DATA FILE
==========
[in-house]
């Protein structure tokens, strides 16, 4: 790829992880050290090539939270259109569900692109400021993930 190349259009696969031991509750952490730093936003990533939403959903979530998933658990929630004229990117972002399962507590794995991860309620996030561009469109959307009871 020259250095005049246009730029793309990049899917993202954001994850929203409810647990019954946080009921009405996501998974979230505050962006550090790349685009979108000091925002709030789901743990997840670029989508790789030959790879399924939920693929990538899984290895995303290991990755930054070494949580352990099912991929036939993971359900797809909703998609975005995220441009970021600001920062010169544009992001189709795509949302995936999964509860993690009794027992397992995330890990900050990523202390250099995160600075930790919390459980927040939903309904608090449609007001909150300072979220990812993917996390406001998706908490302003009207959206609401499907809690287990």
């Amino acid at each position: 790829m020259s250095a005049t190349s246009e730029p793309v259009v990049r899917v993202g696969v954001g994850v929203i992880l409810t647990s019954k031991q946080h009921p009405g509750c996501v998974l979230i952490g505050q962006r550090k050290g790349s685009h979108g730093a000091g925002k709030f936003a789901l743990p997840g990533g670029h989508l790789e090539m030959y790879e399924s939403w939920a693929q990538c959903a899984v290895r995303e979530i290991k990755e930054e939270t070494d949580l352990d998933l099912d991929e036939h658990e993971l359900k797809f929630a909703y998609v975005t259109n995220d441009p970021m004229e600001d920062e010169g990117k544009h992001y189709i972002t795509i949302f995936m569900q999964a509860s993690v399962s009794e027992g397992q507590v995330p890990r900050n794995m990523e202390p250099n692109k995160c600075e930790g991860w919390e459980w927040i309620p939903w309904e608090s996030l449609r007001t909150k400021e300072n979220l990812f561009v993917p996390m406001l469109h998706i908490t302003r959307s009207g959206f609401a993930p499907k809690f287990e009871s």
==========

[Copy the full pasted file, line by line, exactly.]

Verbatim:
[in-house]
């Protein structure tokens, strides 16, 4: 790829992880050290090539939270259109569900692109400021993930 190349259009696969031991509750952490730093936003990533939403959903979530998933658990929630004229990117972002399962507590794995991860309620996030561009469109959307009871 020259250095005049246009730029793309990049899917993202954001994850929203409810647990019954946080009921009405996501998974979230505050962006550090790349685009979108000091925002709030789901743990997840670029989508790789030959790879399924939920693929990538899984290895995303290991990755930054070494949580352990099912991929036939993971359900797809909703998609975005995220441009970021600001920062010169544009992001189709795509949302995936999964509860993690009794027992397992995330890990900050990523202390250099995160600075930790919390459980927040939903309904608090449609007001909150300072979220990812993917996390406001998706908490302003009207959206609401499907809690287990």
């Amino acid at each position: 790829m020259s250095a005049t190349s246009e730029p793309v259009v990049r899917v993202g696969v954001g994850v929203i992880l409810t647990s019954k031991q946080h009921p009405g509750c996501v998974l979230i952490g505050q962006r550090k050290g790349s685009h979108g730093a000091g925002k709030f936003a789901l743990p997840g990533g670029h989508l790789e090539m030959y790879e399924s939403w939920a693929q990538c959903a899984v290895r995303e979530i290991k990755e930054e939270t070494d949580l352990d998933l099912d991929e036939h658990e993971l359900k797809f929630a909703y998609v975005t259109n995220d441009p970021m004229e600001d920062e010169g990117k544009h992001y189709i972002t795509i949302f995936m569900q999964a509860s993690v399962s009794e027992g397992q507590v995330p890990r900050n794995m990523e202390p250099n692109k995160c600075e930790g991860w919390e459980w927040i309620p939903w309904e608090s996030l449609r007001t909150k400021e300072n979220l990812f561009v993917p996390m406001l469109h998706i908490t302003r959307s009207g959206f609401a993930p499907k809690f287990e009871s």